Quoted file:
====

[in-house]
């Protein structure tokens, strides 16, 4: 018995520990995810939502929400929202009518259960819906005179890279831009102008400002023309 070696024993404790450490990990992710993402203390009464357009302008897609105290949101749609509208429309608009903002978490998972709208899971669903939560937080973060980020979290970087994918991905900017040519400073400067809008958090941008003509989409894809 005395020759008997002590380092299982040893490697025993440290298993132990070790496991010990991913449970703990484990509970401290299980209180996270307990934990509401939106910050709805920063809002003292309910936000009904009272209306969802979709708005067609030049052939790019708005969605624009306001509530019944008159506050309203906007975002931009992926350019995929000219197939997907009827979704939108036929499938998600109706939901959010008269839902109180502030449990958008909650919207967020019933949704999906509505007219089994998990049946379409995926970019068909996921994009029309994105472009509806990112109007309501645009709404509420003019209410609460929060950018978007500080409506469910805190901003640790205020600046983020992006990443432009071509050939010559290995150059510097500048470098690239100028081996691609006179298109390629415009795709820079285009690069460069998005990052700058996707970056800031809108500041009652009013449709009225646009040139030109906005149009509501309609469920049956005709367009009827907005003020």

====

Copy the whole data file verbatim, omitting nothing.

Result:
[in-house]
């Protein structure tokens, strides 16, 4: 018995520990995810939502929400929202009518259960819906005179890279831009102008400002023309 070696024993404790450490990990992710993402203390009464357009302008897609105290949101749609509208429309608009903002978490998972709208899971669903939560937080973060980020979290970087994918991905900017040519400073400067809008958090941008003509989409894809 005395020759008997002590380092299982040893490697025993440290298993132990070790496991010990991913449970703990484990509970401290299980209180996270307990934990509401939106910050709805920063809002003292309910936000009904009272209306969802979709708005067609030049052939790019708005969605624009306001509530019944008159506050309203906007975002931009992926350019995929000219197939997907009827979704939108036929499938998600109706939901959010008269839902109180502030449990958008909650919207967020019933949704999906509505007219089994998990049946379409995926970019068909996921994009029309994105472009509806990112109007309501645009709404509420003019209410609460929060950018978007500080409506469910805190901003640790205020600046983020992006990443432009071509050939010559290995150059510097500048470098690239100028081996691609006179298109390629415009795709820079285009690069460069998005990052700058996707970056800031809108500041009652009013449709009225646009040139030109906005149009509501309609469920049956005709367009009827907005003020």